There are plenty of people in corporate America who volunteer their time, but some stand out more than others...
Meet Jennifer Beckage, a busy attorney who handles complex business disputes and commercial litigation at the law firm Phillips Lytle.
She's also a mom who cares for her own family at home, but she also finds time to make wishes come true for children diagnosed with life-threatening medical conditions.
Beckage is a wish granter with Make-A-Wish Western New York, which grants over 150 wishes a year to ill children.
Beckage organizes trips for the children or takes them on shopping sprees. One wish she really enjoys is a room makeover where she even helps with painting and more. And she's rewarded when they walk in and see the finished project.
"And then we bring the wish child in and reveal the room and that's always the most touching moment, that reveal of the wish," she said. "And that's when I see, I call it the Make-A-Wish smile, the child just gives you that look. For that moment, they don't have to think about what tomorrow will be like or what the next treatment is going to be like. They can just truly just enjoy life."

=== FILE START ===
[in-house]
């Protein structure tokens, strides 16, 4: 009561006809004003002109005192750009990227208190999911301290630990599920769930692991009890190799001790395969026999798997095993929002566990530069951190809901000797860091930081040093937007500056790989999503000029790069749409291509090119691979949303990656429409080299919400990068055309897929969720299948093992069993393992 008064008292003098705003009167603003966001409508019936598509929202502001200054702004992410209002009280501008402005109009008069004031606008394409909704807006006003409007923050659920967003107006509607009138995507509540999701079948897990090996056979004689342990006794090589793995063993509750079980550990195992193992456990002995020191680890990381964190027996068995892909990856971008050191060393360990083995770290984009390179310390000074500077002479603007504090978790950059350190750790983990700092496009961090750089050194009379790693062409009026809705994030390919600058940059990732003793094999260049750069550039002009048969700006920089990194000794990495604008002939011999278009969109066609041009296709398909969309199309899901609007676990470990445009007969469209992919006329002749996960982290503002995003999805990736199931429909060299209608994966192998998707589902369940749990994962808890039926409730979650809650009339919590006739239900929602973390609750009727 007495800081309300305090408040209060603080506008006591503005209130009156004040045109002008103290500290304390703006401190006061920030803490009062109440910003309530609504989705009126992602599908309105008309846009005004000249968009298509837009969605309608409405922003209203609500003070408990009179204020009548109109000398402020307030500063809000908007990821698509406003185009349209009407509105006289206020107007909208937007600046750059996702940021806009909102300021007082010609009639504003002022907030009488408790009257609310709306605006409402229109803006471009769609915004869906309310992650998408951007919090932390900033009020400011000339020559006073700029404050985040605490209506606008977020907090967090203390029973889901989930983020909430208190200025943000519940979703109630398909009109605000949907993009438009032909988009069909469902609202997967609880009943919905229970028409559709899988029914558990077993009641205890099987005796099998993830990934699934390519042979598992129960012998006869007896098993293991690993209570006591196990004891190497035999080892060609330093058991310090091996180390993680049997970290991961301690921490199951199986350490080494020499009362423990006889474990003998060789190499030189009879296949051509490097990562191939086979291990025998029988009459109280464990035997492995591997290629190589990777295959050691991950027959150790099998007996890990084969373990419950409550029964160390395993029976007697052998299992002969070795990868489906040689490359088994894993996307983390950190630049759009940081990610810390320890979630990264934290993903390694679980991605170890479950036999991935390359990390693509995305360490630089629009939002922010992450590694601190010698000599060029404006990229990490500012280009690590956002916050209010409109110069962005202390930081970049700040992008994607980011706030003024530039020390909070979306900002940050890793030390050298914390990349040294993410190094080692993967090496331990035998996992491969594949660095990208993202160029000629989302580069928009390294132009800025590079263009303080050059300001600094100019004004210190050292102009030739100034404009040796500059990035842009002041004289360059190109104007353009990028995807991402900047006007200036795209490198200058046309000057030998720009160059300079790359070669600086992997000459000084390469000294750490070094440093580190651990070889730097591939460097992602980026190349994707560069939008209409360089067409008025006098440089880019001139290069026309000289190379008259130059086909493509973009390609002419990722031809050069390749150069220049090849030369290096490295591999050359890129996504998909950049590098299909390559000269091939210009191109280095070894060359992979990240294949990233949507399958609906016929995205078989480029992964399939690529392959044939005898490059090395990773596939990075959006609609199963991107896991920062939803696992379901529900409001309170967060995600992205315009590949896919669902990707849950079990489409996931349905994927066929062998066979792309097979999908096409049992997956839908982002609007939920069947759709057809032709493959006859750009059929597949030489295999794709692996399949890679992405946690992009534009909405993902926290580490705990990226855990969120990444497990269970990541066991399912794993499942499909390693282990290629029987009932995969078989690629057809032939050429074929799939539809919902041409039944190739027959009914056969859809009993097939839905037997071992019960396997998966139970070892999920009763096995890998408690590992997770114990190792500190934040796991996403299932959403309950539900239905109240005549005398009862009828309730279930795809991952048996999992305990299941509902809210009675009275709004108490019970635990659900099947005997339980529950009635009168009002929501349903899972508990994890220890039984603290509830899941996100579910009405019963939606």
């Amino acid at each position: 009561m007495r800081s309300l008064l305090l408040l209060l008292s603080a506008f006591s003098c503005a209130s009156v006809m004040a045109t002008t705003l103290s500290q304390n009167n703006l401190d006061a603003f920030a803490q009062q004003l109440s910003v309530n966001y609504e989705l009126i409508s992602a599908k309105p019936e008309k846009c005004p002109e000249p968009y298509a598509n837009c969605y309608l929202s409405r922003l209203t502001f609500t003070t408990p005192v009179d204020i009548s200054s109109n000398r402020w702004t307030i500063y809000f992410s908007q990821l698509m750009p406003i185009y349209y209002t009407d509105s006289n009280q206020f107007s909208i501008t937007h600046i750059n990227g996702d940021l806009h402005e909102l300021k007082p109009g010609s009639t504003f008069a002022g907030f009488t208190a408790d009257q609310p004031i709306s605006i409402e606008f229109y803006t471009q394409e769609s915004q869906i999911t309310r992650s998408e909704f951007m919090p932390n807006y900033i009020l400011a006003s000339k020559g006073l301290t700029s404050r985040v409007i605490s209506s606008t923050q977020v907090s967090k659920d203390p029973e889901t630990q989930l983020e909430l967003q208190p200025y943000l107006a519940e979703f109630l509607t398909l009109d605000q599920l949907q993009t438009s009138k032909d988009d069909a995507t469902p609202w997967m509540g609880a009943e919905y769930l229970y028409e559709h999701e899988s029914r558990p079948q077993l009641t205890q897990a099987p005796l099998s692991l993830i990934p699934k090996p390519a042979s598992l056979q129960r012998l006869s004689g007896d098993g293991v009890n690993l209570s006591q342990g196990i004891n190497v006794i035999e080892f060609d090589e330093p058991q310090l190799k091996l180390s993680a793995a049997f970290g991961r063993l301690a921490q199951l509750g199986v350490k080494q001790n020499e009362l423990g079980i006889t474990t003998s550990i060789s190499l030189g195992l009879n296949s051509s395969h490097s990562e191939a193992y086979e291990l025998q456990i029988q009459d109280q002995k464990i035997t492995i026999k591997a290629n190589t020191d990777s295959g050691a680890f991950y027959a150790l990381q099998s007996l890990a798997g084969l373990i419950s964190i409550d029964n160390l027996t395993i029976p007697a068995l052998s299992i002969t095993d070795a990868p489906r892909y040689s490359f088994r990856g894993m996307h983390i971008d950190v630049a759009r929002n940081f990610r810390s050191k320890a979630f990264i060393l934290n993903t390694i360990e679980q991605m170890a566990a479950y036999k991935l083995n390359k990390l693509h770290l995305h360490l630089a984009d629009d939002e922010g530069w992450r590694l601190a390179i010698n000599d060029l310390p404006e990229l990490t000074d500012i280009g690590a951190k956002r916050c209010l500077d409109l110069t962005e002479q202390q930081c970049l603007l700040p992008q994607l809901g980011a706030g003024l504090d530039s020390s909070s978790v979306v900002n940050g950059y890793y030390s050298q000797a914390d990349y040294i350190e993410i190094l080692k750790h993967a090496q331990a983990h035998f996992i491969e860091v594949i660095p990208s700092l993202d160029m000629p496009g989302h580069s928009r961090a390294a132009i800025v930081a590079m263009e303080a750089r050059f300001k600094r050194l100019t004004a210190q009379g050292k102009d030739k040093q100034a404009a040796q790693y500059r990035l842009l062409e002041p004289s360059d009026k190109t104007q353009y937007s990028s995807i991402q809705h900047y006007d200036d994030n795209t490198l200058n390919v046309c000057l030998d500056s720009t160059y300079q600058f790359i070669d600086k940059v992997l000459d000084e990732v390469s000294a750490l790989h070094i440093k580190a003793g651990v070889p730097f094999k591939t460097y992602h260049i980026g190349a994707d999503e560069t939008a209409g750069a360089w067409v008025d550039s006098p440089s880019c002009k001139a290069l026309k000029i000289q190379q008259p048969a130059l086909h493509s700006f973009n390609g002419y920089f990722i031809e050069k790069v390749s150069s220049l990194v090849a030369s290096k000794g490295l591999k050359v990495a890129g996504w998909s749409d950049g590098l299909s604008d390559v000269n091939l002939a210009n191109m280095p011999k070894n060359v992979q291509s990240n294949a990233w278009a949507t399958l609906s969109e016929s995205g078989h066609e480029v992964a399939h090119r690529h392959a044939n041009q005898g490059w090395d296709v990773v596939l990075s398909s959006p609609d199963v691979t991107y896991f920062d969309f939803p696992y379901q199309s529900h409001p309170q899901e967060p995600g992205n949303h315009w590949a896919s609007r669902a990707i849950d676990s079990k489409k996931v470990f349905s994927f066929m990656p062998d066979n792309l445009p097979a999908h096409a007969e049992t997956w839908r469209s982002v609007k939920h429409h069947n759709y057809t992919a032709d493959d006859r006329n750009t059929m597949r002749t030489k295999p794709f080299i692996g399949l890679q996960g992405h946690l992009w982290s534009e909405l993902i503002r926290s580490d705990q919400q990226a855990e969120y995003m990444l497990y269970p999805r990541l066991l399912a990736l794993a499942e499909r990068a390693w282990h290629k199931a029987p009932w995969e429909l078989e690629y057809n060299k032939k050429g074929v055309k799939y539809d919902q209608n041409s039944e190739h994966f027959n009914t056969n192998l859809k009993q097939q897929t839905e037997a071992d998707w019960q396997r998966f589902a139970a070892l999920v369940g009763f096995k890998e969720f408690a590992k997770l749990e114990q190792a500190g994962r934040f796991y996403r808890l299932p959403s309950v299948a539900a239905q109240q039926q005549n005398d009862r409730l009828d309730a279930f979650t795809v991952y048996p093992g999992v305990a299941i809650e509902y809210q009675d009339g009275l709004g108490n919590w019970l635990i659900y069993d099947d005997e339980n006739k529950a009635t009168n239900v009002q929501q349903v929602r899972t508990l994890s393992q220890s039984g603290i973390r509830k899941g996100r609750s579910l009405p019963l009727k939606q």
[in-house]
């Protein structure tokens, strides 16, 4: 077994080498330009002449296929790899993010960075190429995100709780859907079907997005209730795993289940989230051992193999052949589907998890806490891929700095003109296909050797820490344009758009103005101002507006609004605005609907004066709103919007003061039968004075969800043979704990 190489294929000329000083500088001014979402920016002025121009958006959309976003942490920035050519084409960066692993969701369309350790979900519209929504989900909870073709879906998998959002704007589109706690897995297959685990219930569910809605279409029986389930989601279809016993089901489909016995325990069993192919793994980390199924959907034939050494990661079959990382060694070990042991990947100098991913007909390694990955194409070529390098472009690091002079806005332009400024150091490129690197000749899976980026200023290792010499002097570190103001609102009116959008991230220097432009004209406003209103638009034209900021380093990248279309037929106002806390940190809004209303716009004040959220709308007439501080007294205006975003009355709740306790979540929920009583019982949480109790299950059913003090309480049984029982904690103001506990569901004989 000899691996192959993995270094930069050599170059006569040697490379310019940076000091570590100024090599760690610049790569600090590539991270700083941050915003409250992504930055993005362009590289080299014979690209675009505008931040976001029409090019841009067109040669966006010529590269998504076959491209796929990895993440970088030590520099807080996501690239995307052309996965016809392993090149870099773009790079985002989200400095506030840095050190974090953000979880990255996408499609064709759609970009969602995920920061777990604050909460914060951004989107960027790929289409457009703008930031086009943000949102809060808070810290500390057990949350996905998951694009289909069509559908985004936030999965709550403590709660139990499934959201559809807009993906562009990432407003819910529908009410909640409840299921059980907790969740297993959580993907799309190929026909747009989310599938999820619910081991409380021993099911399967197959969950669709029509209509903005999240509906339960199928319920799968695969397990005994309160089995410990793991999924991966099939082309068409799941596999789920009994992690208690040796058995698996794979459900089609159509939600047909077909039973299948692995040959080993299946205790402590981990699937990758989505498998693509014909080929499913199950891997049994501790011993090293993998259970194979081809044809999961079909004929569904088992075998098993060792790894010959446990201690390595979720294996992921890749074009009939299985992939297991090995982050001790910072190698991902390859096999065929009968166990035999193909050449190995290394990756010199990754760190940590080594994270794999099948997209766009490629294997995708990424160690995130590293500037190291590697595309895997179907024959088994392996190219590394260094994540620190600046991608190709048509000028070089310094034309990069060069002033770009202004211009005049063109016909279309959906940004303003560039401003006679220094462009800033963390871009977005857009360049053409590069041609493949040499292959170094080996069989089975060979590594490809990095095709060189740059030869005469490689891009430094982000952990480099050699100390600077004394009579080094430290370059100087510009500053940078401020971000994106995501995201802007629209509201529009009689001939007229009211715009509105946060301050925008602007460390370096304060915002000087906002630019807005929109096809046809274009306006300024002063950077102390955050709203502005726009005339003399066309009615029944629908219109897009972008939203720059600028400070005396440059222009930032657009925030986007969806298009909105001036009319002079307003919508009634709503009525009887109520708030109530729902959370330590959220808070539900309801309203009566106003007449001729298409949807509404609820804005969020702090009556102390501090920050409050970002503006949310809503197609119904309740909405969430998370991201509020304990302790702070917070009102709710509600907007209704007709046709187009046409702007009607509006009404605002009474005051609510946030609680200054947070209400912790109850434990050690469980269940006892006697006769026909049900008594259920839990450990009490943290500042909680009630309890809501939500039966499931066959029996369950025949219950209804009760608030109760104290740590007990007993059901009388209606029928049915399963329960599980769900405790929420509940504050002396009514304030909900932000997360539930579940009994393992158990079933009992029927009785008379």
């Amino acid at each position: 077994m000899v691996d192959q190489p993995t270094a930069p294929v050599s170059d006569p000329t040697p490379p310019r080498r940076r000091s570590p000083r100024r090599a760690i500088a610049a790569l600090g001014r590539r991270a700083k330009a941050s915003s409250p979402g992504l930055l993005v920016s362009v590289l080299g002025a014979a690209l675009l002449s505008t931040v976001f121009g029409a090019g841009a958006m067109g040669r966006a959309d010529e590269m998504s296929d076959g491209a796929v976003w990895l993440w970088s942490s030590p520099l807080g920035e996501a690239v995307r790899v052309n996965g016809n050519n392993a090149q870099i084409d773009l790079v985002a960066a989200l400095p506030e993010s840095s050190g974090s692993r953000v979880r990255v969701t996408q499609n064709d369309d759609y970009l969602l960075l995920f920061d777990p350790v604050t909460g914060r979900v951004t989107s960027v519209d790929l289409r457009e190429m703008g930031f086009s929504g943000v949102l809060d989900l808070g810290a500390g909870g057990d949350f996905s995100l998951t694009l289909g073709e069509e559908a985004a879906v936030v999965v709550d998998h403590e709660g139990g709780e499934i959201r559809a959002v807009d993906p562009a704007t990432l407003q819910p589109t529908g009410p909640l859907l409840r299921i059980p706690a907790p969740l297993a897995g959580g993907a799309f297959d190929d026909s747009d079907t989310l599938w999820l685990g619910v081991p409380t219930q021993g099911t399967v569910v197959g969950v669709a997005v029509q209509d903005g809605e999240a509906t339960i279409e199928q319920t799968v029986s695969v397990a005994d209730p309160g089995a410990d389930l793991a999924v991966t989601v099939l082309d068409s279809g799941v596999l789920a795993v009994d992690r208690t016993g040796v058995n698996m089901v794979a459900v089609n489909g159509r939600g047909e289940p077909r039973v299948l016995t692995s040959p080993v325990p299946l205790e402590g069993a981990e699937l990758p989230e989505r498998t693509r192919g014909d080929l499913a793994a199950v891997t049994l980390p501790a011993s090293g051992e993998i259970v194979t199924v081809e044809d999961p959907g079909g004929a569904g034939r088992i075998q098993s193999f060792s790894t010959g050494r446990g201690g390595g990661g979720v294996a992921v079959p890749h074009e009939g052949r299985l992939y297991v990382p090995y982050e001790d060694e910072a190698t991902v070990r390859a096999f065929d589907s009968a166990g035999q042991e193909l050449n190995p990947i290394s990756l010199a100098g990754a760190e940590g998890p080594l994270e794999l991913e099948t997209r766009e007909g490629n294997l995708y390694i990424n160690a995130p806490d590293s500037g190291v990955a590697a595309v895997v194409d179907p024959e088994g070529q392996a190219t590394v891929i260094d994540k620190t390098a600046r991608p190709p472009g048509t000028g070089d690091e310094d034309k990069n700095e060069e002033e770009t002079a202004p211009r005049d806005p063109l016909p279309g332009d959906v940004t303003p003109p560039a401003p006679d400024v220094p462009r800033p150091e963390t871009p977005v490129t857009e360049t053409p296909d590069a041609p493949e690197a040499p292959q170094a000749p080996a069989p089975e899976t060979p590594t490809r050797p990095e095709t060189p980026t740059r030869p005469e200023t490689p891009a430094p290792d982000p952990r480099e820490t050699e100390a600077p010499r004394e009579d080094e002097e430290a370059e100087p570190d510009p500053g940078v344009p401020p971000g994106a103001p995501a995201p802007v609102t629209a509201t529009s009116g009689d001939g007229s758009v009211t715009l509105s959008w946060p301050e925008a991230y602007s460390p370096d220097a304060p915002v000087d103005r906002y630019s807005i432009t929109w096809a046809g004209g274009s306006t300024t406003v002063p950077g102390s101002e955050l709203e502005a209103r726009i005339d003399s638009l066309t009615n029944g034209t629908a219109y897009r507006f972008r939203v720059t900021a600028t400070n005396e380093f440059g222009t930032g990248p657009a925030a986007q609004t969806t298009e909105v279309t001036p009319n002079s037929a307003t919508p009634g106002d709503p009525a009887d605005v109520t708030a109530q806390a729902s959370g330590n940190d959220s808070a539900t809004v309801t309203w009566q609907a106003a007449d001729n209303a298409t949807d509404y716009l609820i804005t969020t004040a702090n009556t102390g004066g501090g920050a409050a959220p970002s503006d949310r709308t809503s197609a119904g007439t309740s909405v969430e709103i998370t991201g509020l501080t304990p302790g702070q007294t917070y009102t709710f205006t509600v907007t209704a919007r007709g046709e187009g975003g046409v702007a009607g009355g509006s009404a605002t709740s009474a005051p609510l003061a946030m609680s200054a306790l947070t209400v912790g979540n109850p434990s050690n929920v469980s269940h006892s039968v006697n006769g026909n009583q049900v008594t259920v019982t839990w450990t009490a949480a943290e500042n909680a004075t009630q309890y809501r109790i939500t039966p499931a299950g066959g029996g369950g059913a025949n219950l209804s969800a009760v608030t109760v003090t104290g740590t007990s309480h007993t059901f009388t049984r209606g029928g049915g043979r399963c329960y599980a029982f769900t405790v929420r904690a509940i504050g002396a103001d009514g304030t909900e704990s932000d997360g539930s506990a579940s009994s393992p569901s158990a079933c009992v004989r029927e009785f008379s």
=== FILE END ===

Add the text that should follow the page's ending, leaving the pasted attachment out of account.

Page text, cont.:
That dedication goes a long way with area families, according to Lisa Johnson who coordinates volunteers for Make-A-Wish. "We hear stories all the time about how thankful they are to meet our volunteers and for our volunteers giving them the voice of what they want, in terms of their wish and making that a reality for them," Johnson said.
Beckage began volunteering with the organization ten years ago, after seeing how it impacted a friend's family. Turning such wishes into reality is not easy. It requires endless phone calls, organization and hands on work. Beckage even spent a portion of her recent maternity leave remodeling a child's bedroom for Make-A-Wish.
You can read more about her efforts and learn how to contact Make-A-Wish to volunteer in the Business First edition on June 6.